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Learn from the surfer

I have realized lately that as I get older, I do not take things for granted anymore. I think I started to notice this when I first heard about Bethany Hamilton.

Hamilton lost her arm from a shark bite when she was surfing at Kauai’s North Shore in October. She’s only 13 — years old, but at the time of the attack, she was considered one of the top amateur surfers in the world and had multiple sponsorships. She was expected to go pro in the near future.

I was raised on the East coast of Florida in a really small beach town. The only way you would find it is if you looked on a map of Florida and stuck your finger on Cape Canaveral. It’s literally twenty minutes south of where the shuttle goes off.

I grew up in an area where shark bites were the norm. Famous surfers like Kelly Slater and C.J. Hobgood were considered “locals,” and if you didn’t own at least two pairs of “baggies” or understand the phrase “waist high and glassy,” then you weren’t in touch with things.

However, of all the surfers I’ve known, none of them were missing an arm. But to be perfectly honest, had they lost an arm at the age of 13, I’m not so sure that they would have gotten back onto the horse, so to speak. Most people probably would have lost all hope and never returned to the water again in fear of another Jaws run-in.

Hamilton returned to competitive surfing in January. That’s what, three months after she was mauled? That attitude is awfully impressive.

I have known many people that are considered disabled. I can remember when I was in junior high school, there was a boy named Scott who was blind. He walked five blocks to school everyday — alone. And from what my sisters who were in classes with him told me, he was a 4.0 student. I’m not even that motivated.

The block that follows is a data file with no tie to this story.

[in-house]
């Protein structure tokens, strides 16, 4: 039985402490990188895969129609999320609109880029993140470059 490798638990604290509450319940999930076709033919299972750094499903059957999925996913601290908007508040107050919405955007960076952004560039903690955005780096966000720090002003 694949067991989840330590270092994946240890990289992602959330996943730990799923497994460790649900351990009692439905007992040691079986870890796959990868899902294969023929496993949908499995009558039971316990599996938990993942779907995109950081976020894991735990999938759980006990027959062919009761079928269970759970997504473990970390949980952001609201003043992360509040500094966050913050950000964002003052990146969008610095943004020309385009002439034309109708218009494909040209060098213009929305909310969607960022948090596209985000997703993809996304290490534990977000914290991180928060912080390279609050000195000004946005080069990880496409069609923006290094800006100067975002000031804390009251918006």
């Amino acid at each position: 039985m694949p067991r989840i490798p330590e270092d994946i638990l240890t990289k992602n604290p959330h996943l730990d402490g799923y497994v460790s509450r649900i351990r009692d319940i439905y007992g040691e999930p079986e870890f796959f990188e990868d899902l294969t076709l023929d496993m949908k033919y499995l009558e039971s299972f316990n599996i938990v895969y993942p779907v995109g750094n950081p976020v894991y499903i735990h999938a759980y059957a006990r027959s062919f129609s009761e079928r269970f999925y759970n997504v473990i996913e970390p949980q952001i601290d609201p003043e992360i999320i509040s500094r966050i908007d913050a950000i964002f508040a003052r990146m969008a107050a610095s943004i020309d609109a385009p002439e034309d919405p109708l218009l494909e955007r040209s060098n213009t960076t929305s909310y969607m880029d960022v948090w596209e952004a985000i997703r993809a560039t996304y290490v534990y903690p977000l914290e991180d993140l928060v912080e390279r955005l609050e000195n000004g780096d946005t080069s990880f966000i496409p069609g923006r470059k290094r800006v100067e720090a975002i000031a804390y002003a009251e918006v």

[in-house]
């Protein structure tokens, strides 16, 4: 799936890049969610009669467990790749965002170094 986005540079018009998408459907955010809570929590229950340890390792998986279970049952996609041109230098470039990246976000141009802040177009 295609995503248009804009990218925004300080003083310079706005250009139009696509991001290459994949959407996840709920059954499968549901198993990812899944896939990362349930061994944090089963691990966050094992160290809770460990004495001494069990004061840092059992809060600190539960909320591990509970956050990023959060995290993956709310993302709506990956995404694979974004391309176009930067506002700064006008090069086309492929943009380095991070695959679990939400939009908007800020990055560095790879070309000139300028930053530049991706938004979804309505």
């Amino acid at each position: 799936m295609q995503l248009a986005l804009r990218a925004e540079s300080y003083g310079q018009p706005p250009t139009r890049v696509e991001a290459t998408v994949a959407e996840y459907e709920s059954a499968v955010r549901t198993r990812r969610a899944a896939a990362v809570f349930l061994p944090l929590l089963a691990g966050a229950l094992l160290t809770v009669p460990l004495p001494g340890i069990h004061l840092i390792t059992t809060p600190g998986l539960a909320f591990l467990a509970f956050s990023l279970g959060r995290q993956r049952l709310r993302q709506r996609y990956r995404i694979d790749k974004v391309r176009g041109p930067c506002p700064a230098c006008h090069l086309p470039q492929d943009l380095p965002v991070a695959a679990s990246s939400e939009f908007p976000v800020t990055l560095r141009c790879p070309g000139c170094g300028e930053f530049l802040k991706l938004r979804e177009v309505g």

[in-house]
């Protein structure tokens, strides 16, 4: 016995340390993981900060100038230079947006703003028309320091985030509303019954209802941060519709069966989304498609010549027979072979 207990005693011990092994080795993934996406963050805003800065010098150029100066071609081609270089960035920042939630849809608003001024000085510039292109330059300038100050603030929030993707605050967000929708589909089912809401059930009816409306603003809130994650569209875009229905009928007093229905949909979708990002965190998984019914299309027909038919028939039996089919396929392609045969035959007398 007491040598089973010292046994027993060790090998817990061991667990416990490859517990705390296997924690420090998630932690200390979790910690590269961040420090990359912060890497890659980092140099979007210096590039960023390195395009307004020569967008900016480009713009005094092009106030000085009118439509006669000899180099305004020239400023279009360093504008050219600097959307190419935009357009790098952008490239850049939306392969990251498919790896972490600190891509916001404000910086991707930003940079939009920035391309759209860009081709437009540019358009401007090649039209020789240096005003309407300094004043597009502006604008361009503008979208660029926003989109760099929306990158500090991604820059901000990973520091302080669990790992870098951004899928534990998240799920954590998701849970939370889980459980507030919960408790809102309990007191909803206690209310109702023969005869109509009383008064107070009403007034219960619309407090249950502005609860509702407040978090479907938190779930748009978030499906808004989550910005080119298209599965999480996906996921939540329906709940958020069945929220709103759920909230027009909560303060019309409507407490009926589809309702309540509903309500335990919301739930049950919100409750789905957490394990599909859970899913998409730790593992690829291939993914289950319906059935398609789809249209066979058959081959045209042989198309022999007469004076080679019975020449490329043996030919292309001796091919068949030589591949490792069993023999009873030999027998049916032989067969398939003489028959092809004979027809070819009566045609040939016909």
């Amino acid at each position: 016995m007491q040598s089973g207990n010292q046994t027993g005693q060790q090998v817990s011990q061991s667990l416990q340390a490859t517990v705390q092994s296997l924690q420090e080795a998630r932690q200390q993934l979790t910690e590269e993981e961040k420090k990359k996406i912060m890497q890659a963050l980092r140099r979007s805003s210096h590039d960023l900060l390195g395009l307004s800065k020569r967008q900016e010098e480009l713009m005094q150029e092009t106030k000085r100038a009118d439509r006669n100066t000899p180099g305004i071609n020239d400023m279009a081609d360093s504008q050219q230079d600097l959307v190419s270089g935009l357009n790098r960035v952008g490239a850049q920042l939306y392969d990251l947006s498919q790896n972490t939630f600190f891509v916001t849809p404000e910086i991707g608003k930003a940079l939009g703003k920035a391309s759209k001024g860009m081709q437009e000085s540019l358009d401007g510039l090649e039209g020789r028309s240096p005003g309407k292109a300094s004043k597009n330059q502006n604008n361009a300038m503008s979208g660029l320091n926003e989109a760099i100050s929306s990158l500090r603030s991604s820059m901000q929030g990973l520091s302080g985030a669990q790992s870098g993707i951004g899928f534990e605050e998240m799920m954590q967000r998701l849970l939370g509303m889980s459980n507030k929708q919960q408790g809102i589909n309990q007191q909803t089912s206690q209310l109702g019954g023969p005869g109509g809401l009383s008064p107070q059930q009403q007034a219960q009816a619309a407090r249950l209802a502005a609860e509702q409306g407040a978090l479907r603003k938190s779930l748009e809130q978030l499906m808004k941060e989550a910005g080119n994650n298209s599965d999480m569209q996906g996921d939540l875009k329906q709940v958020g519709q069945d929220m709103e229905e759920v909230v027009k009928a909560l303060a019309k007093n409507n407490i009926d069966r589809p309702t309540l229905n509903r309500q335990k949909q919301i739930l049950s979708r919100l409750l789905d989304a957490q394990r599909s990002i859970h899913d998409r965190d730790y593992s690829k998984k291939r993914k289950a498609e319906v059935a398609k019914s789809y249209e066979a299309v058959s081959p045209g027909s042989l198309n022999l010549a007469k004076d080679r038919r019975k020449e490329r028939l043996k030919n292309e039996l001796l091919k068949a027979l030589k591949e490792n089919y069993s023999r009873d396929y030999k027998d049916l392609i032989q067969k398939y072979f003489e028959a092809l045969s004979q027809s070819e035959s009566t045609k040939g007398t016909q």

My mom is a speech and language pathologist. She meets and works with people from all walks of life and with all sorts of impairments. When I was a little girl, I would go with her to some of the specialty schools for medically fragile children. I met some of the brightest and sweetest children ever. Regardless of the fact that they were plugged in to all kinds of machines and they took a little longer to form their sentences, they were kids just like me. All they wanted to do was play. And as an energetic six-year-old, I was more than happy to comply.

I’m not trying to depress Oracle readers, but I mean honestly, stop and think about all of the things we do on a day-to-day basis. We breathe. We walk. We talk. We eat. What would you do if you depended on a respirator, a wheelchair, sign language or a feeding-tube?

I’m not exactly sure where I am going with this, except to maybe make readers a little more aware of the person’s toes they may be stepping on. Key word: person.

I was in the Tampa Room of the Phyllis P. Marshall Center last week and I witnessed two guys literally push a girl in a wheelchair out of the way so they could cut in line in front of her.

Give me a break.

Are they that much better than her because she sits in a wheelchair? Apparently they are not. Who has more of the disability, the girl who can’t walk or the guys who lack basic human compassion?

I’m not saying you should baby a person with a handicap, or even go out of your way to make sure they know you feel sorry for them. They are people, and they want to be treated as such. And apparently from the “gentlemen” in the Tampa Room, it isn’t the people with canes and chairs and respirators that are the only ones with handicaps.

Shannon McPherson is a junior majoring in public relations and an Oracle opinion editor.,/B>